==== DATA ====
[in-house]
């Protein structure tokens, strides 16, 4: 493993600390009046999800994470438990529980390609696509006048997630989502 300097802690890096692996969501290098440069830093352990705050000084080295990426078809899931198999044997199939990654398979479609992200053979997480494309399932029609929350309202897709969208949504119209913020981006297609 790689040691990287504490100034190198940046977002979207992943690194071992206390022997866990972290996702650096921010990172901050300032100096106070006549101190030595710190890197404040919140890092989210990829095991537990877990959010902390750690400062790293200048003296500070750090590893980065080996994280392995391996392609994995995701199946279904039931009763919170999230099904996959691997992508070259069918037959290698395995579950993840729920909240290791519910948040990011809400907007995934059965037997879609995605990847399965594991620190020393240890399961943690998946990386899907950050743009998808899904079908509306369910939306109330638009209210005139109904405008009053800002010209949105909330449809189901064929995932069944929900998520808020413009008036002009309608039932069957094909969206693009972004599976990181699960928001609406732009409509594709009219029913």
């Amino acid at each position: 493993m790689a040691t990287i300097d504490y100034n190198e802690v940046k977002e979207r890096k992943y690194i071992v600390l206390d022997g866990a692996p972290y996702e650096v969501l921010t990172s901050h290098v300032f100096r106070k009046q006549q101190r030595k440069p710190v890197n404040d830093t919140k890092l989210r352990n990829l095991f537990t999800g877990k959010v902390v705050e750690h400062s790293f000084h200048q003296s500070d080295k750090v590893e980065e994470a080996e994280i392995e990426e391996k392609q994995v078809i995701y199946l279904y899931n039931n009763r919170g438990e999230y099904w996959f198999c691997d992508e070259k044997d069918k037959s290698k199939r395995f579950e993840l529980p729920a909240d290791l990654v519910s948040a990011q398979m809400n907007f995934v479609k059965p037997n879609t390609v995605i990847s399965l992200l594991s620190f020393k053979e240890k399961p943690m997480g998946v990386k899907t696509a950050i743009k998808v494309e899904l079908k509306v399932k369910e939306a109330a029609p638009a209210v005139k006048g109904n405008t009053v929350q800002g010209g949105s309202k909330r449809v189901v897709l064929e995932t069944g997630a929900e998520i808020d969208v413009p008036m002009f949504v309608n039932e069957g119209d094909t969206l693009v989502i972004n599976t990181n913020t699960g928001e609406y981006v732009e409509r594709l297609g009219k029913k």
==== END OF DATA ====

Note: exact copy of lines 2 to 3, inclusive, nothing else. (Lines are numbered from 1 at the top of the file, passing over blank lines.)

């Protein structure tokens, strides 16, 4: 493993600390009046999800994470438990529980390609696509006048997630989502 300097802690890096692996969501290098440069830093352990705050000084080295990426078809899931198999044997199939990654398979479609992200053979997480494309399932029609929350309202897709969208949504119209913020981006297609 790689040691990287504490100034190198940046977002979207992943690194071992206390022997866990972290996702650096921010990172901050300032100096106070006549101190030595710190890197404040919140890092989210990829095991537990877990959010902390750690400062790293200048003296500070750090590893980065080996994280392995391996392609994995995701199946279904039931009763919170999230099904996959691997992508070259069918037959290698395995579950993840729920909240290791519910948040990011809400907007995934059965037997879609995605990847399965594991620190020393240890399961943690998946990386899907950050743009998808899904079908509306369910939306109330638009209210005139109904405008009053800002010209949105909330449809189901064929995932069944929900998520808020413009008036002009309608039932069957094909969206693009972004599976990181699960928001609406732009409509594709009219029913």
């Amino acid at each position: 493993m790689a040691t990287i300097d504490y100034n190198e802690v940046k977002e979207r890096k992943y690194i071992v600390l206390d022997g866990a692996p972290y996702e650096v969501l921010t990172s901050h290098v300032f100096r106070k009046q006549q101190r030595k440069p710190v890197n404040d830093t919140k890092l989210r352990n990829l095991f537990t999800g877990k959010v902390v705050e750690h400062s790293f000084h200048q003296s500070d080295k750090v590893e980065e994470a080996e994280i392995e990426e391996k392609q994995v078809i995701y199946l279904y899931n039931n009763r919170g438990e999230y099904w996959f198999c691997d992508e070259k044997d069918k037959s290698k199939r395995f579950e993840l529980p729920a909240d290791l990654v519910s948040a990011q398979m809400n907007f995934v479609k059965p037997n879609t390609v995605i990847s399965l992200l594991s620190f020393k053979e240890k399961p943690m997480g998946v990386k899907t696509a950050i743009k998808v494309e899904l079908k509306v399932k369910e939306a109330a029609p638009a209210v005139k006048g109904n405008t009053v929350q800002g010209g949105s309202k909330r449809v189901v897709l064929e995932t069944g997630a929900e998520i808020d969208v413009p008036m002009f949504v309608n039932e069957g119209d094909t969206l693009v989502i972004n599976t990181n913020t699960g928001e609406y981006v732009e409509r594709l297609g009219k029913k």